Emma Watson is expanding on her work for feminist campaign He For She by curating a book club called 'Our Shared Shelf', no doubt featuring books expressing some of the thoughts that she has been trying to put across in her work. But just what can we expect to see from this self-confessed bookworm?

Emma WatsonEmma Watson is starting a feminist book club

She was struggling to think of a name for the club, admitting to her Twitter followers that she wanted something more 'inspiring' than 'Feminist Book Club' or 'Emma Watson Book Club'. Some of the best suggestions included 'fEMMAnist book club', 'Read For She' and 'Watson Your Bookshelf', but she eventually made up her mind. 'I've decided to go with 'Our Shared Shelf'. @emilyfabb - I absolutely loved this. Thank you', she revealed. Here are just a few female based novels we wouldn't be surprised to see on her this proverbial Shelf:

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1. Just Kids by Patti Smith - Watson has previously admitted her love for the rockstar and cited her 2010 memoir as an inspiration to her in an interview with Vogue. 'I want to live like Patti. I want to write like Patti', she said. 'The book was so honest and brave. I loved the way she sees the world. I really felt that life was more beautiful after I read it, and I felt more hopeful.' Smith has always been a strong feminist icon and was a big part of leading women into the punk movement.

2. Jane Eyre by Charlotte Bronte - Having studied English Literature at two of the best universities in the world, she inevitably racked up a good reading list of classics. In fact, she even went as far as tell French websire Madame that her favourite authors were the classics she studied, including the Bronte sisters. And what better female character to absorb oneself in than Miss Eyre? A plain, abused and talented young woman who finds happiness despite her intellectual attitude.

3. Emma by Jane Austen - Among those favourite classic authors included Jane Austen, and so we can imagine an appropriate book club venture would be the suitably titled 'Emma'. The story is about a headstrong and not especially likeable woman named Emma, who is nonetheless intelligent and rather authoritative.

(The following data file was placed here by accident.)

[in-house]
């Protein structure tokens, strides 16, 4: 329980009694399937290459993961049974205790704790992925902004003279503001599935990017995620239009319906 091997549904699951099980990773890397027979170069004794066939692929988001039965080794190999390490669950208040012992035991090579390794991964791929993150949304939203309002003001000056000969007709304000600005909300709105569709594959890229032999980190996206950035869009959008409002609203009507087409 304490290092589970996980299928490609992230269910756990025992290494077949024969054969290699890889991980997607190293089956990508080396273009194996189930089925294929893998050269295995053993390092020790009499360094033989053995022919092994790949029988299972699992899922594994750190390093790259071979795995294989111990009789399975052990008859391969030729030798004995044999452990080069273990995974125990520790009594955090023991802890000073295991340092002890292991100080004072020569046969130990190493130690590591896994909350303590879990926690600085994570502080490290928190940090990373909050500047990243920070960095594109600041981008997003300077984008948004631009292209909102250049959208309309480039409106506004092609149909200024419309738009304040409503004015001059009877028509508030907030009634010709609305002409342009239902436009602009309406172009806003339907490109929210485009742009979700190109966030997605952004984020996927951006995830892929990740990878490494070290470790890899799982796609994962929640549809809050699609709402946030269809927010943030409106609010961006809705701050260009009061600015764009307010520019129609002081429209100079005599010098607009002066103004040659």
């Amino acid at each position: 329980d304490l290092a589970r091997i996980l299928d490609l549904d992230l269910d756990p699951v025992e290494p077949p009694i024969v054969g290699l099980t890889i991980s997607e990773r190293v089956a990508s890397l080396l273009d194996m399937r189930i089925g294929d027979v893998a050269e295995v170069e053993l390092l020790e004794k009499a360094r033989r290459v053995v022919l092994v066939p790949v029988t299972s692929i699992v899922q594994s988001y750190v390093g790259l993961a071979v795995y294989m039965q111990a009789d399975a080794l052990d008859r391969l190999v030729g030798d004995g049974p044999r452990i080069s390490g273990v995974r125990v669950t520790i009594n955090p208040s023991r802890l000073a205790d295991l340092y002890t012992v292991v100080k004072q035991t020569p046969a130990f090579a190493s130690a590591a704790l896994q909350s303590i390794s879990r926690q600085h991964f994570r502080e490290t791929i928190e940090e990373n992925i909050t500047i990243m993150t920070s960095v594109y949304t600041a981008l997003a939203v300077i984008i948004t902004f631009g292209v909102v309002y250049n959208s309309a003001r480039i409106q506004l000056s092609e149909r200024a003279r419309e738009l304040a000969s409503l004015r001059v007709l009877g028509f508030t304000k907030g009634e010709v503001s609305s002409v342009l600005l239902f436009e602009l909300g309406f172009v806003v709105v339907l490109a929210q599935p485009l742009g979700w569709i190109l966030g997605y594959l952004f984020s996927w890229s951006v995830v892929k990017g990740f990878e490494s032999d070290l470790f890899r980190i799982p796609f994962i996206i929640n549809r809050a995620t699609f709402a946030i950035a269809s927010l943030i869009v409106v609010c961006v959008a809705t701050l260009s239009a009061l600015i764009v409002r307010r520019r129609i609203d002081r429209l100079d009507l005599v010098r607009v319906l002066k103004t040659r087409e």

4. Strangeland by Tracey Emin - This was one book that kept Watson glued to the pages one summer; one of ten books, she told Women's Weekly, that she was planning to read within the season. It details an honest, intimate and deeply profound account of the life of the author and her struggles. 'Here I am, a f***ed, crazy, anorexic-alcoholic-childless, beautiful woman. I never dreamt it would be like this', Emin writes.

5. The Constant Princess by Philippa Gregory - For all the history buffs who lament the treatment of Henry VIII's first wife Catherine of Aragon, this is a remarkable fictional account of her reign as Queen; he work that she puts into running the country, and the way she bounces back after multiple financial and emotional blows. Watson read the book as a young girl and was instantly inspired. 'I know it sounds silly, but I thought, "I've got to be just like her." She was the first wife of Henry VIII and she survived, having been cruelly divorced', she told Harper's Bazaar in 2011.

6. The Queen of The Tearling by Erika Johansen - Another princess tale that's almost like a futuristic Alice In Wonderland with its own evil Red Queen, this was another well-lauded book of Watson's. It's about a princess on her quest to reclaim her throne, but share's many similarities to Watson in her book-loving yet self-conscious personality. 'I had kind of said I would never do a franchise again, so I was desperate to hate it', she told Wonderland magazine. 'Unfortunately, I didn't sleep for about a week because I couldn't put the bloody thing down.'

7. Wild by Cheryl Strayed - This, and Strayed's other novels 'Torch' and 'Tiny Beautiful Things', took up the best part of three weeks for Watson in 2015, inspired no doubt by Reese Witherspoon's portrayal of the author in her film of the same name. It's a story about Strayed's journey of self-discovery; her trip across the Pacific Crest Trail following a troubled few years of bereavement, drugs and divorce. Indeed, this was a remarkable addition to Oprah's Book Club.